argument top image

How do we think about cancel culture?
Back to question

Cancel culture redresses systemic oppression

Cancel culture empowers marginalised individuals to fight back against structural inequalities that have traditionally held them back.


Cancel culture empowers marginalised individuals to fight back against structural inequalities that have traditionally held them back. Existing channels of protest have failed them. That is clear enough from the rampant inequality that still characterises our societies. Cancel culture offers them a route into the conversation, and an equal position at the table. It is as journalist Shamira Ibrahim writes "“Cancellation isn't personal. It’s a way for marginalized communities to publicly assert their value systems through pop culture.”

The Argument

Cancel culture can provide a voice for people who, in times past, were not able to speak up. As an outlet, cancel culture allows people to point out systemic issues. Through the act of speaking out, they gain the ability to affect change. Canceling is an act of revoking social and/or financial support in response to disagreeing with the "canceled" individual's politics or behavior. Cancel culture is comparable to the boycotting practices used by the civil rights movement [1]. The only difference between boycotting and canceling is that boycotting is directed towards businesses while canceling can be directed towards a person or a business. Both methods try to bring attention to a person or business's conduct that they feel is unacceptable. Once the targeted individual or business feels the desired amount of pressure, the pressure the target feels should affect the desired change. In the case of cancel culture, most activity takes place on social media. There, people who do not have a major public platform can effectively interact with the person or business they want to hold accountable [2]. Overall, social media acts as a medium for people who have experienced systemic oppression. Through it, under-represented people can hold individuals or businesses accountable for contributing to systemic oppression.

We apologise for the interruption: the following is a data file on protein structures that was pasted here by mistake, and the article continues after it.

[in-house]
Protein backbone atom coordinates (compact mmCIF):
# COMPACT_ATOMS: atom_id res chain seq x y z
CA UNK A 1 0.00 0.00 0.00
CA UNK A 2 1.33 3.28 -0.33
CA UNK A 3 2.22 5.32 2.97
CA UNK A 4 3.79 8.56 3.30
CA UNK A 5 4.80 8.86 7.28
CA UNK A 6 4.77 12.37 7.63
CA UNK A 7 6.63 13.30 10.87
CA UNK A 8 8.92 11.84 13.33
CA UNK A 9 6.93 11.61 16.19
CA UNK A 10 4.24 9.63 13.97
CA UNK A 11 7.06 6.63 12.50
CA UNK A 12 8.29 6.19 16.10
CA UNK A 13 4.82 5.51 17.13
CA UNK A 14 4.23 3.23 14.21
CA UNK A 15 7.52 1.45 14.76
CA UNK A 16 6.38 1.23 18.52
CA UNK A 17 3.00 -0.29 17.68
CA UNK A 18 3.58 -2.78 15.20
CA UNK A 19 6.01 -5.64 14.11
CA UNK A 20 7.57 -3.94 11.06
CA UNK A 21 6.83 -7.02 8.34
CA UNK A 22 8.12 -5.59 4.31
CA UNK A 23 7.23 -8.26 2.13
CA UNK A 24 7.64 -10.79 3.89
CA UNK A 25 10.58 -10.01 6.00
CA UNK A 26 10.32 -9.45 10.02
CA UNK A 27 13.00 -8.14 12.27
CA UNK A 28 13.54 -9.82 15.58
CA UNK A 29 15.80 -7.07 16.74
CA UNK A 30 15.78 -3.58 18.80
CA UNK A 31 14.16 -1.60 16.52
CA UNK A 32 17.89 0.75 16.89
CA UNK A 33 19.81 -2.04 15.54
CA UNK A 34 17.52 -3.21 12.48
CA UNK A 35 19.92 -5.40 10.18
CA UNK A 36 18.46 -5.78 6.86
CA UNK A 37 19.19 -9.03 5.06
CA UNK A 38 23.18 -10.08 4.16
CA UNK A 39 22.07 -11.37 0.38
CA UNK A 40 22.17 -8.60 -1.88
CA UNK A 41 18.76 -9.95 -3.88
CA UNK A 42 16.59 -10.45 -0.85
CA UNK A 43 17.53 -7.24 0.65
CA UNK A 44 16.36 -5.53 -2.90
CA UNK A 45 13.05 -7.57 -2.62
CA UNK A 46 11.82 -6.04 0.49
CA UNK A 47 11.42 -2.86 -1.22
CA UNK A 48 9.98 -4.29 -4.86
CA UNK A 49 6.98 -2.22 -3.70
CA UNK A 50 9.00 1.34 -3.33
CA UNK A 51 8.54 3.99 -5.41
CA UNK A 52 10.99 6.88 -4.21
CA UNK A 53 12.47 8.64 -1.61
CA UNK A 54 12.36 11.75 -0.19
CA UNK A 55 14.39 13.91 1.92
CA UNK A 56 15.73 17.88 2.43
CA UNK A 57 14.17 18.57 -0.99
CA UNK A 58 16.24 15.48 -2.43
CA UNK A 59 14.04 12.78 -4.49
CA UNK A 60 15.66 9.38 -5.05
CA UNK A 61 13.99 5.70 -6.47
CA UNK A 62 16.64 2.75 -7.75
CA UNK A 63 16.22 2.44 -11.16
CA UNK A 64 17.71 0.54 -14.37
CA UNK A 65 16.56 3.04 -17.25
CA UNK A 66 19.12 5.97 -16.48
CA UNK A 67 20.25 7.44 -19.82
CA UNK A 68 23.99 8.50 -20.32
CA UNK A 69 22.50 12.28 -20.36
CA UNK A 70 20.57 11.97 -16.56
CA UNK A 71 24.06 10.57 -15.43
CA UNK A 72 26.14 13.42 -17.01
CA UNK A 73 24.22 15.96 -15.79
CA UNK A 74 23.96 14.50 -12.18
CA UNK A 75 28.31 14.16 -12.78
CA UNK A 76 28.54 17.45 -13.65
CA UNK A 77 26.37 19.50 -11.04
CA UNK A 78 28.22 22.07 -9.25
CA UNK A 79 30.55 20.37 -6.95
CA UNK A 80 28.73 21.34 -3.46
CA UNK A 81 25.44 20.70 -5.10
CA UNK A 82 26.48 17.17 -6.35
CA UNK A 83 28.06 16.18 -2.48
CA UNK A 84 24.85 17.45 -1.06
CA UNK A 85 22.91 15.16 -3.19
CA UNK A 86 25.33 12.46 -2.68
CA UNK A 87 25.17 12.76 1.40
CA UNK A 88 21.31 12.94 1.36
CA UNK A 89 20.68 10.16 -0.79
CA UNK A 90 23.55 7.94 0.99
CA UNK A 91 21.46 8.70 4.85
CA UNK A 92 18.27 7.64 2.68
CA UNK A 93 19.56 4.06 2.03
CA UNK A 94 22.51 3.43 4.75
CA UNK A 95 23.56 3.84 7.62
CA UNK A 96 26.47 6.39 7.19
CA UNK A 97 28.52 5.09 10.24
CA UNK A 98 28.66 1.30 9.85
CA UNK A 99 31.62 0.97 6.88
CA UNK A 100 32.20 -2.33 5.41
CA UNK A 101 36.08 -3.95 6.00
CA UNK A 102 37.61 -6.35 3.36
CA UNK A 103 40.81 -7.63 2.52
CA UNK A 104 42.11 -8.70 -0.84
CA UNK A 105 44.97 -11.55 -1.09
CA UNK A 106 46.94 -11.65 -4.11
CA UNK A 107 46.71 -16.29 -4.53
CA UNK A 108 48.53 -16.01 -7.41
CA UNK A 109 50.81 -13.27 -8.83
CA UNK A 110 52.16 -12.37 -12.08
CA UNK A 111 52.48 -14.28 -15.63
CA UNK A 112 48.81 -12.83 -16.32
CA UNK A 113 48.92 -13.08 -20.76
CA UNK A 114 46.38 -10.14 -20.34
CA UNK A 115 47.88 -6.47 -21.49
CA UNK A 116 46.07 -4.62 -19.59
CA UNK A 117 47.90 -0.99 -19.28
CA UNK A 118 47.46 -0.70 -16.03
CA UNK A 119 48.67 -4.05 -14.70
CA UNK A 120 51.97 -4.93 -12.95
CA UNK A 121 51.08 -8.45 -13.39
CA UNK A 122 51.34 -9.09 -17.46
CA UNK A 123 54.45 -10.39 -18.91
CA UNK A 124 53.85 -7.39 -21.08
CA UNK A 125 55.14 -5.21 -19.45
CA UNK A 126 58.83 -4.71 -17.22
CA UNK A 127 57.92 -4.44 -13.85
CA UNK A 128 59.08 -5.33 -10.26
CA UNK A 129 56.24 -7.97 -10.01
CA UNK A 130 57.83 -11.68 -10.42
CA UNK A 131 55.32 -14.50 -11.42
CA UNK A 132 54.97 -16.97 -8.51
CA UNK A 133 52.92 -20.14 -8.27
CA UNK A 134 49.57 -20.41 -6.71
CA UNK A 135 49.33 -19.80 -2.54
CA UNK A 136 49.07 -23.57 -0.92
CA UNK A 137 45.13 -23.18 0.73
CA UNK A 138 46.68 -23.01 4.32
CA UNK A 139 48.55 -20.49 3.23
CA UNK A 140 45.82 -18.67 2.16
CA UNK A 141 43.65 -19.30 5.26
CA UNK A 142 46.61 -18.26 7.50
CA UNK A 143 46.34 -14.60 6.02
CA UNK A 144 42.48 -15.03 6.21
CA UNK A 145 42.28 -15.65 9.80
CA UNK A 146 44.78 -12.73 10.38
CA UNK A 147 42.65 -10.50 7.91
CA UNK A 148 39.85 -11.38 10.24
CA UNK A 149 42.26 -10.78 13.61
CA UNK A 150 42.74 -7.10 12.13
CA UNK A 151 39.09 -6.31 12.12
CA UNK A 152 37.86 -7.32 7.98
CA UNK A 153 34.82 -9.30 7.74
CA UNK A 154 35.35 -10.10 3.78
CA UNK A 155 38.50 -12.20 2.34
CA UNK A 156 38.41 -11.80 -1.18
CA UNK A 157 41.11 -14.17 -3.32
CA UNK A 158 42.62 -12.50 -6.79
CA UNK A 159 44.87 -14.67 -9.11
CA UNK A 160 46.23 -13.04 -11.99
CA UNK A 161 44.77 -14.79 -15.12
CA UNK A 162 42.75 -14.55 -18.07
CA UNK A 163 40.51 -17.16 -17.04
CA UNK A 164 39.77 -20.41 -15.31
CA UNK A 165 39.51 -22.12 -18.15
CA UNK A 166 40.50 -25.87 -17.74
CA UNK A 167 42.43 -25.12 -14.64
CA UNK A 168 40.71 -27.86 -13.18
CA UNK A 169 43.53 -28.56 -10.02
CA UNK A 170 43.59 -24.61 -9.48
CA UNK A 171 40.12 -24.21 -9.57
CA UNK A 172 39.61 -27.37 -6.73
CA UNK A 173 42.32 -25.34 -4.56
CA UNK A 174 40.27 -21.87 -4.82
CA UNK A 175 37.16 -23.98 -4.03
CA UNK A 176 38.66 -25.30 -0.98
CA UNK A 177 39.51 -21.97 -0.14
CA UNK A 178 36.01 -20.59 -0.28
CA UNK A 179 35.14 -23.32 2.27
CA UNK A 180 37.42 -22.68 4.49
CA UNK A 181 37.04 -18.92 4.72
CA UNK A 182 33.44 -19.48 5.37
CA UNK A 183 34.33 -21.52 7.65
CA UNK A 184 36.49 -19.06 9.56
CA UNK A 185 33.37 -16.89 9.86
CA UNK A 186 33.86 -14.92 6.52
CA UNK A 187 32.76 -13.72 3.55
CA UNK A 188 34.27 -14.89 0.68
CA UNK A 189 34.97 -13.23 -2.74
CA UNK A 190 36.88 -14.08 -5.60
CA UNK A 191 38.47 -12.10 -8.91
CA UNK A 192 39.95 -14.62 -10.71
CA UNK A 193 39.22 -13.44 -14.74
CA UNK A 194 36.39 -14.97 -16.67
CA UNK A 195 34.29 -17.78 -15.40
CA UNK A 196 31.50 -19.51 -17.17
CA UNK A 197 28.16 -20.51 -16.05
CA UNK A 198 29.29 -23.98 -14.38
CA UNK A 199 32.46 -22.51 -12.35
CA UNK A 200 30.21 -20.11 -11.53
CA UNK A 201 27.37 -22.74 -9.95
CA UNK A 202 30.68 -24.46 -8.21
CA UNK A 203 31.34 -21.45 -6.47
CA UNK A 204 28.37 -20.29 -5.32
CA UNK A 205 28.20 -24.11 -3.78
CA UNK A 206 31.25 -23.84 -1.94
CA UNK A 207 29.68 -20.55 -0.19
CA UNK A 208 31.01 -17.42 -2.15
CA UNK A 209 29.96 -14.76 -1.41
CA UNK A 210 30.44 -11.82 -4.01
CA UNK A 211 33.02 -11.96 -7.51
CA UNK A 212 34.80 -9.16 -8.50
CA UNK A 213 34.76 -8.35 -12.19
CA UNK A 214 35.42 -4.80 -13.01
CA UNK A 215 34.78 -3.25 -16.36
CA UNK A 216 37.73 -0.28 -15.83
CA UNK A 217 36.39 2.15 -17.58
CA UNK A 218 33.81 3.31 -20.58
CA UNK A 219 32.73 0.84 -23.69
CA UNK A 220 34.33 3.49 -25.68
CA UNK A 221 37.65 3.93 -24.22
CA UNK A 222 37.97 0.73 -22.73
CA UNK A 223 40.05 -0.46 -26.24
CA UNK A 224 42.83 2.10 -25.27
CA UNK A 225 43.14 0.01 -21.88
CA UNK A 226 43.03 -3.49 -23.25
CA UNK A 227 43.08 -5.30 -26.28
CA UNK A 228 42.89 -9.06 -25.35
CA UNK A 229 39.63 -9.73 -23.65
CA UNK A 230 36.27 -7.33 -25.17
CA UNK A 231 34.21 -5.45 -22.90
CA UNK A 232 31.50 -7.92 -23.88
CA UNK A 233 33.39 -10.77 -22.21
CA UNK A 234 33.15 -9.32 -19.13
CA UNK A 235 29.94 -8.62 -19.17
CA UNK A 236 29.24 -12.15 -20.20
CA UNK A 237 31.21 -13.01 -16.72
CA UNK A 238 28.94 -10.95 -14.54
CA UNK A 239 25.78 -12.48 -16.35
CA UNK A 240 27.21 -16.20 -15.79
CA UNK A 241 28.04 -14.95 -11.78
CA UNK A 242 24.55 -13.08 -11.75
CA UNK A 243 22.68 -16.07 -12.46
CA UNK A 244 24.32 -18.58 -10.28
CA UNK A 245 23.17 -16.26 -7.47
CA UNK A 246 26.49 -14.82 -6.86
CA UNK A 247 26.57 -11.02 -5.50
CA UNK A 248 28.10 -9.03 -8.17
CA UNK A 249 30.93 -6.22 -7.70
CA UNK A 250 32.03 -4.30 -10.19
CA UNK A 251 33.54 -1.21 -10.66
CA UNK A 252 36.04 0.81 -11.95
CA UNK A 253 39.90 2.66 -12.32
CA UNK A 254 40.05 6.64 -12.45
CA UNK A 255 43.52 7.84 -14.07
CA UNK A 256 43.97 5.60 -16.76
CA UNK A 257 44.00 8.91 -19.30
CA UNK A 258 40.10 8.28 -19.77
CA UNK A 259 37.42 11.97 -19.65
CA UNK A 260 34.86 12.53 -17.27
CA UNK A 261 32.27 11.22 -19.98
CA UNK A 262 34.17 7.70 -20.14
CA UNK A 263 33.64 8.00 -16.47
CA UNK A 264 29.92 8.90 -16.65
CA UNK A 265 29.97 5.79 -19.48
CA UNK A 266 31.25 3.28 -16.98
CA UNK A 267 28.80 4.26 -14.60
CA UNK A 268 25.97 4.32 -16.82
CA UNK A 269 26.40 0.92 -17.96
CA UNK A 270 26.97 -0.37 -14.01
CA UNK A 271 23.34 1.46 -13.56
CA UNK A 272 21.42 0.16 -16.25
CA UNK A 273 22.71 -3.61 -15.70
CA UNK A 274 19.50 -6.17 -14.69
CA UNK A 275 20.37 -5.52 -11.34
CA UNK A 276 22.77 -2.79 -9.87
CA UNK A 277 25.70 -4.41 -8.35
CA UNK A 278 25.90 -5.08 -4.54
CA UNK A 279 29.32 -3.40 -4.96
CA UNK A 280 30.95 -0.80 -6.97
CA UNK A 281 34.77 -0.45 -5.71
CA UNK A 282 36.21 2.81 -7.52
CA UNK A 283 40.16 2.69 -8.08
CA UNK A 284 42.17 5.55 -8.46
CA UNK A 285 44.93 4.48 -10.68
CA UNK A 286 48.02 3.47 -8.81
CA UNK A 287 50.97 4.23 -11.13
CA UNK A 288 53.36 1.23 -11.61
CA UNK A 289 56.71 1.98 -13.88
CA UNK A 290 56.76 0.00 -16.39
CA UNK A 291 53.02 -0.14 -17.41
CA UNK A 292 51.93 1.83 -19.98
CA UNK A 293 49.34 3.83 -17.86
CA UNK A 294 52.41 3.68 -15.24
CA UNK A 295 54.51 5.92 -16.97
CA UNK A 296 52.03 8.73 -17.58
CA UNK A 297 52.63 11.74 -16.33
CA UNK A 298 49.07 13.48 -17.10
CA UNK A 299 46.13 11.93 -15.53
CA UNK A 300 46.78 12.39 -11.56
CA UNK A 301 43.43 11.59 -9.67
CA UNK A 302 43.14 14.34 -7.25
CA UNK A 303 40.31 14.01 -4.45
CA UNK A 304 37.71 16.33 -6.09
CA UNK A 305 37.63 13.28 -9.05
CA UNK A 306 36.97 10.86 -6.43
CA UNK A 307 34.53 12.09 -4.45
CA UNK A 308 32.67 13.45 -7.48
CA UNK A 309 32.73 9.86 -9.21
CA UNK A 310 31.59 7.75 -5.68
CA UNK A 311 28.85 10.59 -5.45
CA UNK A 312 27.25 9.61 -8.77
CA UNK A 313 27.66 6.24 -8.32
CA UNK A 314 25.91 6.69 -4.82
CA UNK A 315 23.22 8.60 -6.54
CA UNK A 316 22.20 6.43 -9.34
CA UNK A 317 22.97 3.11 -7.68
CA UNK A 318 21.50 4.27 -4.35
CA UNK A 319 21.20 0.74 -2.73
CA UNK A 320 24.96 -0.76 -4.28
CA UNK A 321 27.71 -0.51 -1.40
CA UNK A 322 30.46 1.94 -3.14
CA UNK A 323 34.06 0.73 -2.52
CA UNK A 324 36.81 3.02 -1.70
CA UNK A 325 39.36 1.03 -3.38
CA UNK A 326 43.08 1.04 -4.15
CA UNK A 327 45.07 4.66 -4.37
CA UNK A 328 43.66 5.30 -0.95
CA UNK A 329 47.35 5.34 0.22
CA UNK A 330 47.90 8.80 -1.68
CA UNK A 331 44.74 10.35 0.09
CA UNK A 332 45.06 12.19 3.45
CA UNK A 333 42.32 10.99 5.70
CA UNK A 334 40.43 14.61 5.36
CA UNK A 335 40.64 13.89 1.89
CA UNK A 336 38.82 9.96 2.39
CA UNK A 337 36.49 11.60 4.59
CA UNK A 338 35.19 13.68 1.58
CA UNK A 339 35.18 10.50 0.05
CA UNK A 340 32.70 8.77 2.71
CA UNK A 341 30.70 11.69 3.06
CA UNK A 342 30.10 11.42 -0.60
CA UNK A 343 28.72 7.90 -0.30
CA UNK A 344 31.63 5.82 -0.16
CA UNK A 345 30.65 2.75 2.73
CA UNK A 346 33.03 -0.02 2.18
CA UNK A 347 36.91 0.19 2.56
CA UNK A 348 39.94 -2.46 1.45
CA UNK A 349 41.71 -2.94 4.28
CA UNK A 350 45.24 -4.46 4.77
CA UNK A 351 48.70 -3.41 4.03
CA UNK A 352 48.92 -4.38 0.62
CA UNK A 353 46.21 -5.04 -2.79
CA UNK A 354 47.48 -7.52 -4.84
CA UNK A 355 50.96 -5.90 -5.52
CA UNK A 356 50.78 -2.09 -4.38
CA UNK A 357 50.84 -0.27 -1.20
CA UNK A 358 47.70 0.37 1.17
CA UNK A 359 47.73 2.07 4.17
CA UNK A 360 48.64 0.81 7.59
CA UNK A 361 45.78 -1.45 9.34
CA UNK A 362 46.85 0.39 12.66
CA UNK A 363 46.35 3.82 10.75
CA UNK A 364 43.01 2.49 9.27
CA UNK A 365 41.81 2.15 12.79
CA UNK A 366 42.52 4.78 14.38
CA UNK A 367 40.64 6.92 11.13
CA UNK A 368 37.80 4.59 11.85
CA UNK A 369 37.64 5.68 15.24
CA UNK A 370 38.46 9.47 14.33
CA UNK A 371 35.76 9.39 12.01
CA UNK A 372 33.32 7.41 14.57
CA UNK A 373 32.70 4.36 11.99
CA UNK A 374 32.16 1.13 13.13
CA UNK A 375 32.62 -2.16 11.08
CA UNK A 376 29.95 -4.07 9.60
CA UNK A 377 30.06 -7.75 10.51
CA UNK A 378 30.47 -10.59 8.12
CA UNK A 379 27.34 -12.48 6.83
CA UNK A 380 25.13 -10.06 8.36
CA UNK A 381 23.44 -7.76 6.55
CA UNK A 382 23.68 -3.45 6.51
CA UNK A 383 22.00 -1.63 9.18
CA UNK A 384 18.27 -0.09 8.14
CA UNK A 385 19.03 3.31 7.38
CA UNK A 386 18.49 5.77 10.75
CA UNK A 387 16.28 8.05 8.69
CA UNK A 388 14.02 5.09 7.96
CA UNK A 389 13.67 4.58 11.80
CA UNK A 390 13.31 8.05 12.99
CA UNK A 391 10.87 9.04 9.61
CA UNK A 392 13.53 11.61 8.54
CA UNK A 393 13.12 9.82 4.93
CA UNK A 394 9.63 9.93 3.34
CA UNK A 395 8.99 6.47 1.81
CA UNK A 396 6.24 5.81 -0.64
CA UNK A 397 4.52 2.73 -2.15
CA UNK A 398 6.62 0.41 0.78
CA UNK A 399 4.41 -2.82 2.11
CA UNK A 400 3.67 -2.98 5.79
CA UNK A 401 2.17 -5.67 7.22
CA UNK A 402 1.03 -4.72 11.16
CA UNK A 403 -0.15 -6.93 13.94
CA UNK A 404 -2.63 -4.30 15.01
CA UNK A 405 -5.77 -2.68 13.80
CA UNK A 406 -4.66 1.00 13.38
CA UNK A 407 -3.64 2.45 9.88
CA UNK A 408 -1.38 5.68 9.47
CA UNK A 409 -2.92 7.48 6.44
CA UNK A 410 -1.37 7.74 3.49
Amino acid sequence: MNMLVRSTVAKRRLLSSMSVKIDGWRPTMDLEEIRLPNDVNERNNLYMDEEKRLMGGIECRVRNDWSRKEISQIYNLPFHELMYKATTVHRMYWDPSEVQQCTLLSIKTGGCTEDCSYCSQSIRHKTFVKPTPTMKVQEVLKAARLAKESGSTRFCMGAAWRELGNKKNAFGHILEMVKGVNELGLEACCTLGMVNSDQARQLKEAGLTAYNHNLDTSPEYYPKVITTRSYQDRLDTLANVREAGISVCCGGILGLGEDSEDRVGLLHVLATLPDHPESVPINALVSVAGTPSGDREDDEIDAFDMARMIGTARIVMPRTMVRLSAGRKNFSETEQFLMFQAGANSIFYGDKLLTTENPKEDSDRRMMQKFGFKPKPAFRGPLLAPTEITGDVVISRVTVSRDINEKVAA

Counter arguments

While cancel culture can address systemic oppression, it also has the potential to ruin someone's life needlessly. Part of cancel culture is looking for evidence by which to mount a person or business's canceling. Often this comes in the form of a social media post, sometimes older posts these individuals or groups may have made. The issue with going through older posts is that they may not reflect the target's values in the present day. An appropriate example lies in the case of Steven Pinker. Pinker is a linguist and cognitive psychologist who almost lost his status as a distinguished fellow within the Linguistics Society of America over some years-old tweets [3]. The only thing that prevented the linguist's removal was that a group of established scholars argued that the canceller's findings did not match up with Pinker's work. If that group of scholars did not intervene on Pinker's behalf, the graduate and undergraduate students would have successfully removed Pinker, ending his career over comments that do not speak to who he is now.



Rejecting the premises


This page was last edited on Tuesday, 8 Sep 2020 at 21:51 UTC

Explore related arguments